North Coast Journal


A charitable garden

by Terry Kramer

(The Rev. Javan Reid of the Grace Good Shepherd Church, left, looks over the crops grown by Vern Thornton. Photo by Brandi Easter)


THE PARISHIONERS AT MCKINLEYVILLE'S Grace Good Shepherd Church call 80-year old Vern Thornton the Master's Gardener because every summer he farms almost single-handedly a one-half acre plot behind the church to provide food for those in need.

A modest man whose tall, strong stature belies his age, Thornton refuses to take much credit for the garden, insisting it be called the deacons' garden.

"I was a deacon a few years back. A deacon worries about the welfare of everybody. We look after the widows, the orphans, the hungry. It's the deacons' garden. It is done under the authority of the deacons. They get the food out to the needy," he said quietly.

His fellow parishioner and friend for nearly 40 years, Dorothea Birnie, disagreed.

"He calls it the deacons' garden, but it's really his garden. He gathers the produce for needy people on Wednesdays and we give it away then. He loves to give things to people. We just love him," she said.

Under the auspices of the deacons, the church operates a thrift store, called the Cent Saver, where donated clothing and food, as well as Thornton's produce, are available for those in need. Extra produce is also available to church members for a donation.

Each summer Thornton plants 12 100-foot rows of corn and 12 of potatoes. He also grows broccoli, cauliflower, peas, turnips, parsnips, chard, lettuce, cabbage, green beans, kohlrabi, carrots, summer and winter squash, pumpkins ("for the kids," he said), beets, onions and just about everything you would find in a Burpee seed catalog. He starts most of the plants from seed sown in six packs germinated on his glass-enclosed porch.

"The church owns the land and I just put what money it takes to grow into it. It is just the satisfaction of doing it," he said.

Farmin', as Thronton called it, began as an economic necessity to this Humboldt County native born in Fort Seward in 1916.

"During the Depression in the '30s we (his family) had 40 acres back of Fortuna. We grew whatever we could sell to survive -- strawberries, potatoes, corn, cows. That's how I got my start. I hated it then, because I had to do it.

"But after I got married and moved up to Westhaven and cleared out the stumps. I plowed it up and grew raspberries and a big garden. I never made any money doing it, but I sure had a big time," he laughed.

The retired timber faller chuckled when talking about how 40 years ago he and his wife moved to Westhaven and bought seven acres with a four-bedroom house for $8,500. "Then I had 30 fruit trees, half acre of raspberries, grew lots of vegetables. Then the people would come over from the state parks, when they found out I had it, and they bought the food," he said.

After his first wife died a few years ago, Thornton sold his farm, remarried and moved to Ocean West mobile home park. "I found me a woman with a trailer house already paid for," he laughed. "But it's kind of a fancy trailer park for an old guy who likes to farm. There ain't nothing to do around the trailer house but sit around. This (the church garden) is something I like to do. It is for my own satisfaction."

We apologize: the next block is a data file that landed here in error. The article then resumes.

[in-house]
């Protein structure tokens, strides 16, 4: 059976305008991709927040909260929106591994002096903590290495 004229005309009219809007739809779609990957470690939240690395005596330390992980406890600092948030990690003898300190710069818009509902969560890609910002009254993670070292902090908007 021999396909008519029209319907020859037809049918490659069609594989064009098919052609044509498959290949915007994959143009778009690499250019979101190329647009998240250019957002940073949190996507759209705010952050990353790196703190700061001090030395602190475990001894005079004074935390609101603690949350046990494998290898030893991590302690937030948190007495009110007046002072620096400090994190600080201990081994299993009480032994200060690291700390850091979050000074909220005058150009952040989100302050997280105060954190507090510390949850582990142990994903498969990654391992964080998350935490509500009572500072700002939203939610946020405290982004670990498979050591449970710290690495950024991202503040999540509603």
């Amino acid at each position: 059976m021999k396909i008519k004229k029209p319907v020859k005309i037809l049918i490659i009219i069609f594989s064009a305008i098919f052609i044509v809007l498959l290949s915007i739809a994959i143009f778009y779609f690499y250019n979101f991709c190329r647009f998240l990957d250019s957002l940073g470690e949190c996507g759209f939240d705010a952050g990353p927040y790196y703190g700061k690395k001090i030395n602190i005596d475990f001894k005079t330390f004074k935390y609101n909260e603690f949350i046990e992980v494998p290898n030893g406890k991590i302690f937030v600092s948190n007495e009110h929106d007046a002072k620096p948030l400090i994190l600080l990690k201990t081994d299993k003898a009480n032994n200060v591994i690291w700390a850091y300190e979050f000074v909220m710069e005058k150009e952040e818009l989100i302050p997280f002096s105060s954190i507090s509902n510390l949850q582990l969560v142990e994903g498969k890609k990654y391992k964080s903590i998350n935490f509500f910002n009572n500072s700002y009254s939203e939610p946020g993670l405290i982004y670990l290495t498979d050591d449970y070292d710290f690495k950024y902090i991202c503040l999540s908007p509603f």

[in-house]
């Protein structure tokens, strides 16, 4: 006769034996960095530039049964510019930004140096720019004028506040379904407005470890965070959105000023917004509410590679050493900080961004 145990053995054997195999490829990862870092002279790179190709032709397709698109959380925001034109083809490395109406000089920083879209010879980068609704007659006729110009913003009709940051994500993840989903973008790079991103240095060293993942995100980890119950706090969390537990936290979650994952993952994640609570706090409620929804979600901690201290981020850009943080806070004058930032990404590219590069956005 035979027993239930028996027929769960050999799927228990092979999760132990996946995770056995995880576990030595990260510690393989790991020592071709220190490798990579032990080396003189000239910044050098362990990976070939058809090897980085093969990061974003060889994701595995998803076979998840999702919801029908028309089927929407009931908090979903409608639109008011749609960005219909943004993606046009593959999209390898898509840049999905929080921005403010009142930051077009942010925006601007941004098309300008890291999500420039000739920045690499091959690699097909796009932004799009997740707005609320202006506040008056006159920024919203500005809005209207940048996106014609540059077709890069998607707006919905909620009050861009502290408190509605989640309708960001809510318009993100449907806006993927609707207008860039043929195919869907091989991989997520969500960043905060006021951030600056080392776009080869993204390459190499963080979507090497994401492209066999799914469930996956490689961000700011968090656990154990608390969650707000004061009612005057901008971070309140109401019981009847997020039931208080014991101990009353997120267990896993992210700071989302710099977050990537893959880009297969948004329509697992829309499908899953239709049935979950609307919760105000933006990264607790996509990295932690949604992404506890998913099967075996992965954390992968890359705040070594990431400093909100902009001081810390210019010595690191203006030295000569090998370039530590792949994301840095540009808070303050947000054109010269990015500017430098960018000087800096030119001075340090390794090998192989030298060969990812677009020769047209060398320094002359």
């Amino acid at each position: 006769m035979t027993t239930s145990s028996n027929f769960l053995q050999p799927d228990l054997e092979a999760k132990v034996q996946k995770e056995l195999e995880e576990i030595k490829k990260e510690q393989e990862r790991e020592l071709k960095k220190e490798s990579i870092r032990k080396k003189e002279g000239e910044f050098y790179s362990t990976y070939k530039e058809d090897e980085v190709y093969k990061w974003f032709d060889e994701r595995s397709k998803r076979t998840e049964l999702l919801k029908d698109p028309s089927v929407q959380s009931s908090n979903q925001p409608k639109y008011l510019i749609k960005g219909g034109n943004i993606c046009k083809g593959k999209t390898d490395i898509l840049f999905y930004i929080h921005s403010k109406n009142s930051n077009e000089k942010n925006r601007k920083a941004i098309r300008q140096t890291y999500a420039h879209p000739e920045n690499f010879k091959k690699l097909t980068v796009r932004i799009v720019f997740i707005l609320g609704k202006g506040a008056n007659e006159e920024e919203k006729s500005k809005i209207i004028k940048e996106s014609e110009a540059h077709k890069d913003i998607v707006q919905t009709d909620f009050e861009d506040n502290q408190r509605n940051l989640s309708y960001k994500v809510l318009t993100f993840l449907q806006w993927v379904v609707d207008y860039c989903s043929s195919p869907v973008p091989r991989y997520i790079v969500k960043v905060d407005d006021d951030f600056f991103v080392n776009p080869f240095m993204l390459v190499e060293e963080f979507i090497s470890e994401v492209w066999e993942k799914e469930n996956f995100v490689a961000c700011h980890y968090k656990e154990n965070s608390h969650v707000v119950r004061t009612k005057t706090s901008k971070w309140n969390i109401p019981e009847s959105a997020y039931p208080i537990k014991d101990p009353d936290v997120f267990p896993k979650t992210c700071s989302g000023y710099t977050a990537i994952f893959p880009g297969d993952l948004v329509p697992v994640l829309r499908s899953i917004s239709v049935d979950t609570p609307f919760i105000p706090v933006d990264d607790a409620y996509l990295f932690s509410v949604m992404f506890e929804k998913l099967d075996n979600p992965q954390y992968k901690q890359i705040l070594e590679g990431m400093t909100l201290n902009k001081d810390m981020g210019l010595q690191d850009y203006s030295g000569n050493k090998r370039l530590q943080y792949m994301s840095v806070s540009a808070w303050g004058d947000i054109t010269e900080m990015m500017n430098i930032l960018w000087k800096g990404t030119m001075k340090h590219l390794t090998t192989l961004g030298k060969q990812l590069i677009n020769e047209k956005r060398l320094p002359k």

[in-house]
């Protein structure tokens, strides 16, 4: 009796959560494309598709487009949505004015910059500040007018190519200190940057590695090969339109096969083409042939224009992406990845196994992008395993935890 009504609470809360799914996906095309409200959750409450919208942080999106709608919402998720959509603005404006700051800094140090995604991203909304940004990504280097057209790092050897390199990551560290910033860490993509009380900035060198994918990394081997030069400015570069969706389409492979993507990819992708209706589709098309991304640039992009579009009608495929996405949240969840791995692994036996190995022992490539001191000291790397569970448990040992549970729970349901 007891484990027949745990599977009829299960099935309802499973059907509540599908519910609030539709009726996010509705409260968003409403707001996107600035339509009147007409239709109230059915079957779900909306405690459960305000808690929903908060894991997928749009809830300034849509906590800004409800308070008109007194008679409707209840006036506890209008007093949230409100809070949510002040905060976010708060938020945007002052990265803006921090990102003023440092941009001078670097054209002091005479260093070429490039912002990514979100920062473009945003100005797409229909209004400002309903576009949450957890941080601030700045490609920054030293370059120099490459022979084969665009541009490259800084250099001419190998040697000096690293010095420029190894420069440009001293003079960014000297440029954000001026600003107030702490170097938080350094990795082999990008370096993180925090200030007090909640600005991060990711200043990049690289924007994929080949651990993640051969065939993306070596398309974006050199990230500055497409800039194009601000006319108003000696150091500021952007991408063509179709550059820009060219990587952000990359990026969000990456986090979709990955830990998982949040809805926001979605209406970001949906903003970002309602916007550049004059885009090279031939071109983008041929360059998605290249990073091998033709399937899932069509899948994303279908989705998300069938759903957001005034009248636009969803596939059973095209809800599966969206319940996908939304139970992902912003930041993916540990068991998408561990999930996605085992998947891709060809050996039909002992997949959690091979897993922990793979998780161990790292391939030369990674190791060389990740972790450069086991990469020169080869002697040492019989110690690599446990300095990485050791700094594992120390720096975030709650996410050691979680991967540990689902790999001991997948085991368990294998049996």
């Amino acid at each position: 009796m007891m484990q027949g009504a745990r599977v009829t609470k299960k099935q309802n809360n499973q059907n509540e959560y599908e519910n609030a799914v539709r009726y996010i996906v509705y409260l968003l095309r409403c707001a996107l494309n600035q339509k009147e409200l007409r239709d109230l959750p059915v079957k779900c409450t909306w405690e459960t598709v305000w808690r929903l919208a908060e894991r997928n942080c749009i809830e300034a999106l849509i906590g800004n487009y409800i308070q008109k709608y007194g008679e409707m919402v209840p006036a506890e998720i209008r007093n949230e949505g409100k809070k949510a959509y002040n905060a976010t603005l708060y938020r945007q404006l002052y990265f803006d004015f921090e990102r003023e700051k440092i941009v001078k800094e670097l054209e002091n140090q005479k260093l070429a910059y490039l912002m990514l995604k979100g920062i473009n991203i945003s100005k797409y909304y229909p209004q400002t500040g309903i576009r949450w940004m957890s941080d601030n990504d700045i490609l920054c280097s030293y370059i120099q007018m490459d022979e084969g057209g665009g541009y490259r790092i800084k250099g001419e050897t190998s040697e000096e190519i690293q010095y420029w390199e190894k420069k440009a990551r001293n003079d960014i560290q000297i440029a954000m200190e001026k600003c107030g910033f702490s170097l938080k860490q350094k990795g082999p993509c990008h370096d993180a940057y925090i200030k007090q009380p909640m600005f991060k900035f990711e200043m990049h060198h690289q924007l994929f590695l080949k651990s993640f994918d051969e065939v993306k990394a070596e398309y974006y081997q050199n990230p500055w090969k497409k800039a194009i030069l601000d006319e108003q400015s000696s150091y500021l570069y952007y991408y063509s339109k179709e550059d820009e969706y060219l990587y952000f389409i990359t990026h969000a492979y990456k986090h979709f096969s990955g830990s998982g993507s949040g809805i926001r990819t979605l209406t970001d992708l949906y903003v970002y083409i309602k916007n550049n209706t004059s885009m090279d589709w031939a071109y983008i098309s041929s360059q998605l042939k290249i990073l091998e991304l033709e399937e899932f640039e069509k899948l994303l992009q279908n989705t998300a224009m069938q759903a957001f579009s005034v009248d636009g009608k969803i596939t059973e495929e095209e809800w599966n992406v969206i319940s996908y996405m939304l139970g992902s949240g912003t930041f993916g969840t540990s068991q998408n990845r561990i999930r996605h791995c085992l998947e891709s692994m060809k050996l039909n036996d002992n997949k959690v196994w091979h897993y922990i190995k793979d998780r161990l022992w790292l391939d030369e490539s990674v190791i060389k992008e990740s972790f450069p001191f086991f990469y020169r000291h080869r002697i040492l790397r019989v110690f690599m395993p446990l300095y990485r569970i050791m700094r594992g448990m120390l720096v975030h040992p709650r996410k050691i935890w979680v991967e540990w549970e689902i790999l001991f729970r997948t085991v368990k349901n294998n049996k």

Gardening all of his life has made Thornton an expert. He can tell you, for instance, the secret to getting carrots to germinate.

"What wrecks carrot seed is the fact that if you plant it and then it rains, the soil makes a crust on top of the ground and then the seedlings can't get through. They are real weak when it comes to pushing up through the soil. Don't plant seed more than three-fourths inch deep. Wet the soil and then plant them. The best way to plant carrots, is to put the seed down and then cover it with vermiculite. The vermiculite won't make a crust and the carrots come right up," he suggested.

Corn is one of Thornton's favorite crops. "Don't overwater it and put the hoe to it," he advised. "Corn does better if you don't irrigate it. That and winter squash. If you water it too much it doesn't come to maturity soon enough. Once you get the corn up, just cultivate.

"Corn likes to be hoed. You rake it or hoe it. Just stir up the dirt around it and that brings the moisture up and you will be surprised at how much faster it grows after you hoe it." Long straight rows of husky Early Sunglow corn serve as testament to his expertise.

Although Thornton has been an old-fashioned farmer for most of his life, he enjoys trying out new techniques. "I like to experiment every year, try something different. This is the first year I tried the Remay (floating row cover)." He lifts a blanket of Remay from a long fat row of turnips. "This is what I like to see, there are no bugs in 'em. That's what Remay does for 'em. Good to use if you got a root maggot problem. Never farmed any place in this country that didn't have 'em," he said.

The highlight of Thornton's harvest season is when the corn ripens. Every autumn the church hosts a family barbecue and corn feed. "I cook the corn for them in a couple of pressure cookers," he said.

One Sunday the church decided to give Thornton an award celebrating his service to his community. "We gave him a plaque one Sunday to commemorate his work in the garden and we put on it 'to the Master's Gardener,' Sort of a play on words, you know, master gardener," said the Rev. Javan Reid.

"He was real surprised that day," said Birnie, "because he doesn't do it for any glory. He just wants to dig in the dirt and give to the community."




Terry Kramer is a Bayside free-lance writer and owner of Jacoby Creek Nursery.

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